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Taliban Seize Third-Largest City in Afgahnistan, Move Into Kandahar

Brittany Jordan



The Taliban conquered Herat, one of the largest cities in Afghanistan, on Thursday and are now fighting to take the second-largest Afghan city of Kandahar, according to an aide to a regional warlord and other officials.

“Unfortunately, the Taliban managed to get into [Herat] city with the help of their infiltrators,” Abdul Razaq Ahmadi, an aide to Ismail Khan, a former warlord who attempted to organize the defense of Herat, told the Wall Street Journal. “The police headquarters has been captured by the Taliban as all police forces left it before the arrival of the Taliban militants.”

A main Taliban spokesman also wrote in a tweet that Herat was captured by the group, which was designated by the State Department as a terrorist organization in the 1990s, and videos that surfaced online showed the white Taliban flag flying over government offices.

“In the western part of the country, the large and strategic province of Herat was conquered,” Zabiullah Mujahid, the Taliban spokesperson, wrote on the social media site. “Moments ago, the provincial building of the province was completely taken over by the [Taliban],” he added, along “with the police [building] and other facilities.”

Government soldiers, he said, “laid down their arms and joined” the Taliban, and the “surrender of soldiers is still going on.”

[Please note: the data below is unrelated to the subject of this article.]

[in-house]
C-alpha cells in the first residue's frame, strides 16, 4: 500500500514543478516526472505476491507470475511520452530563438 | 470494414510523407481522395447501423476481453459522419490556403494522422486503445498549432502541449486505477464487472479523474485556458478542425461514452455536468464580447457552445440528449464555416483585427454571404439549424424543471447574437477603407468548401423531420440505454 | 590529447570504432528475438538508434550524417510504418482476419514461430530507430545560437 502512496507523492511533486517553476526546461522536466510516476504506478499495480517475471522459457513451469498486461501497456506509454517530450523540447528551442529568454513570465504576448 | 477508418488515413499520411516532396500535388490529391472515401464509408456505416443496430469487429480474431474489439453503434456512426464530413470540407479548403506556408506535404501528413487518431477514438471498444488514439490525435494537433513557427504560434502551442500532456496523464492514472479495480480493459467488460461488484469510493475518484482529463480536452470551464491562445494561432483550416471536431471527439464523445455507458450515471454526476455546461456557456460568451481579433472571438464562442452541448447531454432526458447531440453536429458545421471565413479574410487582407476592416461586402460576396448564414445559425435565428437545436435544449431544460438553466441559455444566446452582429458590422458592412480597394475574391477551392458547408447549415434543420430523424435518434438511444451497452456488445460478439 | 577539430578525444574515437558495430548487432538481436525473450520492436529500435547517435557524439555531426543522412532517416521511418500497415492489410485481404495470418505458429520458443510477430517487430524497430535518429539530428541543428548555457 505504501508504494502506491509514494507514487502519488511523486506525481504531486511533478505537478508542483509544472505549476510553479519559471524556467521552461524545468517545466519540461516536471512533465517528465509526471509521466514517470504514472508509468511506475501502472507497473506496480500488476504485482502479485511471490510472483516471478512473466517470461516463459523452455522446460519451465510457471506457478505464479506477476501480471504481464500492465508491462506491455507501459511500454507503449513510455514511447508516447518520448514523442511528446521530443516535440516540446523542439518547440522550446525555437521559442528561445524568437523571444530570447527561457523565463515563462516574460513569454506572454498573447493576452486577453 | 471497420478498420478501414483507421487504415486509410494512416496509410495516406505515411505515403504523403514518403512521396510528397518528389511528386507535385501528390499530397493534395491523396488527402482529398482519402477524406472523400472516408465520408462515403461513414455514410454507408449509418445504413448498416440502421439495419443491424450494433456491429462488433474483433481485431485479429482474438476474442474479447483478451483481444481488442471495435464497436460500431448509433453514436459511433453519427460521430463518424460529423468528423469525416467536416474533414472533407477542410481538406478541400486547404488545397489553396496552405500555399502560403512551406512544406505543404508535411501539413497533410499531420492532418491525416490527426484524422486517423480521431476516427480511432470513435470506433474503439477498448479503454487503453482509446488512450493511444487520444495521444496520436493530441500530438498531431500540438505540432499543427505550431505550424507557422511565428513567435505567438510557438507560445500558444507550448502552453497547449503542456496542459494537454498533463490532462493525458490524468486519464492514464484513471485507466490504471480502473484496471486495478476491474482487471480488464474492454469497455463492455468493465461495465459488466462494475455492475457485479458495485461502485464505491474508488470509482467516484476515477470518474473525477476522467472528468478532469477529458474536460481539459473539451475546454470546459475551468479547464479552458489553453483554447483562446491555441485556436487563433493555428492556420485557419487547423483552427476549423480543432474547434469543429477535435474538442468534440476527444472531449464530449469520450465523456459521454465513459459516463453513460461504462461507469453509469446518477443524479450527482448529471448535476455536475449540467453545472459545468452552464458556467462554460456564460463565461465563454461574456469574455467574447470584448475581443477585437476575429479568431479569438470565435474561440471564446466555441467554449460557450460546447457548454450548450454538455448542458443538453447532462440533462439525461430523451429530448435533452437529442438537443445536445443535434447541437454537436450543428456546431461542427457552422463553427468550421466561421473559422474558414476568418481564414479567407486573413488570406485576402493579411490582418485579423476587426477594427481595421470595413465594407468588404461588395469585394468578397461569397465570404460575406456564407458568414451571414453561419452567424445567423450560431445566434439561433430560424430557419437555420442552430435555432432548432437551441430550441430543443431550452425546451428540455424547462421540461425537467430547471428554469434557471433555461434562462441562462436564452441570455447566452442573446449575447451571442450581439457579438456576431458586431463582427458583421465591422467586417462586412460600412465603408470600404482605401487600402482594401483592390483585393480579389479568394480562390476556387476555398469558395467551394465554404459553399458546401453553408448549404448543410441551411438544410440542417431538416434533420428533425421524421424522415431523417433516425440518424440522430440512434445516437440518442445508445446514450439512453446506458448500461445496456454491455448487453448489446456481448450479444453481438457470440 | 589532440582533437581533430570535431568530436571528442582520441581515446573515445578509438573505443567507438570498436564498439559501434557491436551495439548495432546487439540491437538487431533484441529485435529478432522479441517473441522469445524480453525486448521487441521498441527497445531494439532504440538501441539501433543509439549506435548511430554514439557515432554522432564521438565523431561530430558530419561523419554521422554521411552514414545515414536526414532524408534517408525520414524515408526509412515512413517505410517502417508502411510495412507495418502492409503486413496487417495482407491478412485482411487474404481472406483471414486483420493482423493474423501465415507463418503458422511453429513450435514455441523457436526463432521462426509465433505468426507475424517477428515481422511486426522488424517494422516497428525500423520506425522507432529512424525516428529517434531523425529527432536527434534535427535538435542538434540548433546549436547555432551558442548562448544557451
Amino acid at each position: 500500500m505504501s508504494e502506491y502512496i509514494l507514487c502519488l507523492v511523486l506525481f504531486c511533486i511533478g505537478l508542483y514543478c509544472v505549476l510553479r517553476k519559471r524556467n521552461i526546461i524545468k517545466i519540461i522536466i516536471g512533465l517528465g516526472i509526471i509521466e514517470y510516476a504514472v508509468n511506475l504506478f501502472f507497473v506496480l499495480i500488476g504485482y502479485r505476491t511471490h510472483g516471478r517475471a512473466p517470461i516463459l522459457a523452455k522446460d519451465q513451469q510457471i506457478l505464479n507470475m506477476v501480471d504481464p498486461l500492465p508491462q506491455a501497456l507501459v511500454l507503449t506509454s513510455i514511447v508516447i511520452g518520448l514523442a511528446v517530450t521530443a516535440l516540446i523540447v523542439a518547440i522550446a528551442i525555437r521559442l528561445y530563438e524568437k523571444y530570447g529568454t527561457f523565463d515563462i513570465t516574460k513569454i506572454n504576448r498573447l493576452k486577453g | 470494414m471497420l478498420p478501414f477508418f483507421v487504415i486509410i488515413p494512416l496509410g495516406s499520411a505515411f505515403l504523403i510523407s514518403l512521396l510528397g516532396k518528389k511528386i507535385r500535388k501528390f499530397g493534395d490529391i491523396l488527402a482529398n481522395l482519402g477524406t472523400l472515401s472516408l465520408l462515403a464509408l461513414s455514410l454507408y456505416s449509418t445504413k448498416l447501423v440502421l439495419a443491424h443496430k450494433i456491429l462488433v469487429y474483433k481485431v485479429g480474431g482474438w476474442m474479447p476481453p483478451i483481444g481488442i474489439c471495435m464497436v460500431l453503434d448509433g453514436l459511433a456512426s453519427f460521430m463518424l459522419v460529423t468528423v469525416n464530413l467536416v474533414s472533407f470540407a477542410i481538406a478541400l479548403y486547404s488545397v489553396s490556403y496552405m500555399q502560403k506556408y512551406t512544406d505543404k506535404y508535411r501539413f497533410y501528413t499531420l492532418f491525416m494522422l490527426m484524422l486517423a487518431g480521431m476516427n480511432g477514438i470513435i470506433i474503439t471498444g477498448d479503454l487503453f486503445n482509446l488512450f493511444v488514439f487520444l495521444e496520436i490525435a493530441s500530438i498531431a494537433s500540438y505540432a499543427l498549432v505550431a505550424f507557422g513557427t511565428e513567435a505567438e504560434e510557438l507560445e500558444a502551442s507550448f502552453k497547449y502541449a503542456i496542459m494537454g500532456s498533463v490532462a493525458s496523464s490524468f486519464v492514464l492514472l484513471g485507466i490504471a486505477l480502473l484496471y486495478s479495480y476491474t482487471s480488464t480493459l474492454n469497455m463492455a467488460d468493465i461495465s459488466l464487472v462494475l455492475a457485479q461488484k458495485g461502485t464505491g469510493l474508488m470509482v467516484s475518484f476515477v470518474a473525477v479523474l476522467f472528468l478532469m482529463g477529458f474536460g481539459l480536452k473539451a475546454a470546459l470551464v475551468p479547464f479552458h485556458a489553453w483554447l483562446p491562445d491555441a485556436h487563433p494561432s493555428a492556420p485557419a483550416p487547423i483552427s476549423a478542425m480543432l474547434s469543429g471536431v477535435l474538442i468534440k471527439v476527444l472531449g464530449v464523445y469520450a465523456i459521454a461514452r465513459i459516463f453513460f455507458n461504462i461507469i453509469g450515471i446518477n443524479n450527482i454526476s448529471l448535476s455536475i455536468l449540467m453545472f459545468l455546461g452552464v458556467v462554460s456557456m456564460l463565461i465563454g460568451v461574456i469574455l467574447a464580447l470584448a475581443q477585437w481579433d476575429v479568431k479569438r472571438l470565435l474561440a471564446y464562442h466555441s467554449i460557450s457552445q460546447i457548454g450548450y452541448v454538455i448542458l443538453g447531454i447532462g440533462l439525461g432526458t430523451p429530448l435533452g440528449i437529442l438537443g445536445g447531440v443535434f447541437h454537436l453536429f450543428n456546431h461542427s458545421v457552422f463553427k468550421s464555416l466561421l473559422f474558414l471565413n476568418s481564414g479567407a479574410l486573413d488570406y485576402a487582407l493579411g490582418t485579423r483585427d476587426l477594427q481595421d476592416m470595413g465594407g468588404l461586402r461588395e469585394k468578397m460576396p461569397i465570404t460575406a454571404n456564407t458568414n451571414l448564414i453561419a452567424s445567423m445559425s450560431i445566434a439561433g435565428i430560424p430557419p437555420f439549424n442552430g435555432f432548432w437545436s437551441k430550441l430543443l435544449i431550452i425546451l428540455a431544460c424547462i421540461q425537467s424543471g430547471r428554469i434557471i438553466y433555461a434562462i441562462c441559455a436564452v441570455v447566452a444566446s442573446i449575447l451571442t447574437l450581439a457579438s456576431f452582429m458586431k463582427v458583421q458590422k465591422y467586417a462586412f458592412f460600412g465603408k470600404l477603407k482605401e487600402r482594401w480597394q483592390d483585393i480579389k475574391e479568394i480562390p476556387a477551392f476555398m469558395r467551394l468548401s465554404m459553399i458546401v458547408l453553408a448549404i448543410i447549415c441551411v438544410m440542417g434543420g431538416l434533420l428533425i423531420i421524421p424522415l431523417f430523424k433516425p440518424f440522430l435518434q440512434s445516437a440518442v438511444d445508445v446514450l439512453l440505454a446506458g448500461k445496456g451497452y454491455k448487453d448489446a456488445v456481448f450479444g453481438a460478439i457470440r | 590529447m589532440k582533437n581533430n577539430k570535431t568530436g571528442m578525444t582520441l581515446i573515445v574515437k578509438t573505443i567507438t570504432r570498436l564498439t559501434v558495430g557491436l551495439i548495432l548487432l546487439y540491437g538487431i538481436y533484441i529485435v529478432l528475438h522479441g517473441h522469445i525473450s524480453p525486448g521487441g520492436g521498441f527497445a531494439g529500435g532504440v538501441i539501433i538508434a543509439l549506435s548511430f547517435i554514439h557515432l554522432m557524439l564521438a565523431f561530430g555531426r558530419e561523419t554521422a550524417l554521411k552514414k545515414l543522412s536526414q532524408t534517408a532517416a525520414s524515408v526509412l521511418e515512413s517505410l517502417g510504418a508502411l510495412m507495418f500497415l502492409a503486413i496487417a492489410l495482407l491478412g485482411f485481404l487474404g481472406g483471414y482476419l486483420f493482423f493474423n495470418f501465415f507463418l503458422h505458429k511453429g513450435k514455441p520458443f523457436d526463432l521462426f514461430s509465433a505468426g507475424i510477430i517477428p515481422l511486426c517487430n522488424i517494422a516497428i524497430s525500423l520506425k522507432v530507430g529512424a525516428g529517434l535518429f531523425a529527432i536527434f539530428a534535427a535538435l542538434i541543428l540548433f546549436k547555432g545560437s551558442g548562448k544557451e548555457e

In Kandahar, the second-largest city, heavy fighting has been reported. Local officials told Reuters that the group is poised to capture it.

Meanwhile, most parts of the city were under the group’s control but fighting was still going on, a Taliban commander told the news agency.

Earlier on Thursday, the Taliban captured Ghazni, situated on the Kandahar to Kabul road some 93 miles southwest of the capital.

An employee of the governor’s office in the city said the governor of Ghazni Province handed over the office to a senior Taliban commander.

“He gave a flower to the Taliban commander and congratulated him,” the employee told the Wall Street Journal.

The Afghan Ministry of Interior confirmed later that the governor, Daud Laghmani, was arrested upon arriving in the capital of Wardak.

The United Nations said more than 1,000 civilians had been killed in the past month. On Wednesday, the Taliban denied targeting or killing civilians and called for an investigation.

Starting in the mid-1990s and ending when the United States invaded in 2001, the Taliban ruled Afghanistan and used a hardline brand of Shariah law. The group has long been accused of human rights violations and harboring or working with other terrorist groups including al Qaeda and the Haqqani network.

Reuters contributed to this report.

Jack Phillips

Senior Reporter

Jack Phillips is a reporter at The Epoch Times based in New York.

Brittany Jordan is an award-winning journalist who reports on breaking news in the U.S. and globally for the Federal Inquirer. Prior to her position at the Federal Inquirer, she was a general assignment features reporter for Newsweek, where she wrote about technology, politics, government news and important global events around the world. Her work has also appeared in the Washington Post, the South Florida Sun-Sentinel, Toronto Star, Frederick News-Post, West Hawaii Today, the Miami Herald, and more. Brittany enjoys food, travel, photography, and hoarding notebooks and journals. Her goal is to do more longform features journalism, narrative writing and documentary work, and to one day write a successful novel and screenplay.

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